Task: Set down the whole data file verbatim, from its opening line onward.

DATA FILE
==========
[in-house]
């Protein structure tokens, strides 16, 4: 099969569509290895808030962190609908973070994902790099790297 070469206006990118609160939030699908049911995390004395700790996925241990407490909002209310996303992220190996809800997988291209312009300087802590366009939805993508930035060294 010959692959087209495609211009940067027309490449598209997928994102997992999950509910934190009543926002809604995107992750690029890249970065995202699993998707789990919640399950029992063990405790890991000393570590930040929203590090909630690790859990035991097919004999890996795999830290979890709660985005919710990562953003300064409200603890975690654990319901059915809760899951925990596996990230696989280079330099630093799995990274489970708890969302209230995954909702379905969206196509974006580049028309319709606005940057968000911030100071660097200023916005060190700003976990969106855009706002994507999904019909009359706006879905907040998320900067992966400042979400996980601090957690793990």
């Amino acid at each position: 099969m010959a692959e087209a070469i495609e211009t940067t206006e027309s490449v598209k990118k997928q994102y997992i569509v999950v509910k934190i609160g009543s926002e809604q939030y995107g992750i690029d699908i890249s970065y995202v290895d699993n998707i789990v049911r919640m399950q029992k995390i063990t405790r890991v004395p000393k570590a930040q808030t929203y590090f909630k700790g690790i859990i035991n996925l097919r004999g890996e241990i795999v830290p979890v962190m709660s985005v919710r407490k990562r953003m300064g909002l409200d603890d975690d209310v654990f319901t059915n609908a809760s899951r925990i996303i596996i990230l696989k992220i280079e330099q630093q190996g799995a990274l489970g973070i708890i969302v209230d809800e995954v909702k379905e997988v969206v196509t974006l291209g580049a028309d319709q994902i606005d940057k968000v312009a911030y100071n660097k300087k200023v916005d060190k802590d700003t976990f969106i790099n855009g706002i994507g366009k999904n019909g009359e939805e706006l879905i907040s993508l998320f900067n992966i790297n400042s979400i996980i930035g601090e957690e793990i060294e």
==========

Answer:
[in-house]
């Protein structure tokens, strides 16, 4: 099969569509290895808030962190609908973070994902790099790297 070469206006990118609160939030699908049911995390004395700790996925241990407490909002209310996303992220190996809800997988291209312009300087802590366009939805993508930035060294 010959692959087209495609211009940067027309490449598209997928994102997992999950509910934190009543926002809604995107992750690029890249970065995202699993998707789990919640399950029992063990405790890991000393570590930040929203590090909630690790859990035991097919004999890996795999830290979890709660985005919710990562953003300064409200603890975690654990319901059915809760899951925990596996990230696989280079330099630093799995990274489970708890969302209230995954909702379905969206196509974006580049028309319709606005940057968000911030100071660097200023916005060190700003976990969106855009706002994507999904019909009359706006879905907040998320900067992966400042979400996980601090957690793990």
């Amino acid at each position: 099969m010959a692959e087209a070469i495609e211009t940067t206006e027309s490449v598209k990118k997928q994102y997992i569509v999950v509910k934190i609160g009543s926002e809604q939030y995107g992750i690029d699908i890249s970065y995202v290895d699993n998707i789990v049911r919640m399950q029992k995390i063990t405790r890991v004395p000393k570590a930040q808030t929203y590090f909630k700790g690790i859990i035991n996925l097919r004999g890996e241990i795999v830290p979890v962190m709660s985005v919710r407490k990562r953003m300064g909002l409200d603890d975690d209310v654990f319901t059915n609908a809760s899951r925990i996303i596996i990230l696989k992220i280079e330099q630093q190996g799995a990274l489970g973070i708890i969302v209230d809800e995954v909702k379905e997988v969206v196509t974006l291209g580049a028309d319709q994902i606005d940057k968000v312009a911030y100071n660097k300087k200023v916005d060190k802590d700003t976990f969106i790099n855009g706002i994507g366009k999904n019909g009359e939805e706006l879905i907040s993508l998320f900067n992966i790297n400042s979400i996980i930035g601090e957690e793990i060294e």